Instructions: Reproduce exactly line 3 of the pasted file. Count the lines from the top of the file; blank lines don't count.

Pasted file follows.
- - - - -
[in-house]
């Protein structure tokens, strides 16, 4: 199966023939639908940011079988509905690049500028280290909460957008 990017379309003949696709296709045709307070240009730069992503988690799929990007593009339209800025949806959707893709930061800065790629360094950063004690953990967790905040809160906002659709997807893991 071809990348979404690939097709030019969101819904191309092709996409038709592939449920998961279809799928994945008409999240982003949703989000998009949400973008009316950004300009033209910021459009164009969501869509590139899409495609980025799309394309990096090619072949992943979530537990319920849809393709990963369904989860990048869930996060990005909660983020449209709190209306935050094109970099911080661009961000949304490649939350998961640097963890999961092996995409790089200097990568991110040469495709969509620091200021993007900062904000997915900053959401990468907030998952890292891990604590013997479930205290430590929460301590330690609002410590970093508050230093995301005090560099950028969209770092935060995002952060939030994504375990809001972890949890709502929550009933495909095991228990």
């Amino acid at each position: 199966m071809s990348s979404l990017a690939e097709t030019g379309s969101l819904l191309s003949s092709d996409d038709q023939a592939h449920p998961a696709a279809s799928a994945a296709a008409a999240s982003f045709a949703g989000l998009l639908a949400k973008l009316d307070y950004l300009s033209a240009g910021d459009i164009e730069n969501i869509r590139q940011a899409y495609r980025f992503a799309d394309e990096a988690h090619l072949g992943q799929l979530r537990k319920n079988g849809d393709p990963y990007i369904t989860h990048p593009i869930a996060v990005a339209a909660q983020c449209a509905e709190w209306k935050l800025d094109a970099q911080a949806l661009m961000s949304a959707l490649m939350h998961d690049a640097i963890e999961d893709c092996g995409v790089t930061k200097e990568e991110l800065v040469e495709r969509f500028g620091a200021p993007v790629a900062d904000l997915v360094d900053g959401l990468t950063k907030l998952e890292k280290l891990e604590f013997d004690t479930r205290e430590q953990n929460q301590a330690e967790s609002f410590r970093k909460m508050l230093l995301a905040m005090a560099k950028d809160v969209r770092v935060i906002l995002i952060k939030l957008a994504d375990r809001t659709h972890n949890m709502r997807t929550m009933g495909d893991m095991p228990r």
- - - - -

């Amino acid at each position: 199966m071809s990348s979404l990017a690939e097709t030019g379309s969101l819904l191309s003949s092709d996409d038709q023939a592939h449920p998961a696709a279809s799928a994945a296709a008409a999240s982003f045709a949703g989000l998009l639908a949400k973008l009316d307070y950004l300009s033209a240009g910021d459009i164009e730069n969501i869509r590139q940011a899409y495609r980025f992503a799309d394309e990096a988690h090619l072949g992943q799929l979530r537990k319920n079988g849809d393709p990963y990007i369904t989860h990048p593009i869930a996060v990005a339209a909660q983020c449209a509905e709190w209306k935050l800025d094109a970099q911080a949806l661009m961000s949304a959707l490649m939350h998961d690049a640097i963890e999961d893709c092996g995409v790089t930061k200097e990568e991110l800065v040469e495709r969509f500028g620091a200021p993007v790629a900062d904000l997915v360094d900053g959401l990468t950063k907030l998952e890292k280290l891990e604590f013997d004690t479930r205290e430590q953990n929460q301590a330690e967790s609002f410590r970093k909460m508050l230093l995301a905040m005090a560099k950028d809160v969209r770092v935060i906002l995002i952060k939030l957008a994504d375990r809001t659709h972890n949890m709502r997807t929550m009933g495909d893991m095991p228990r």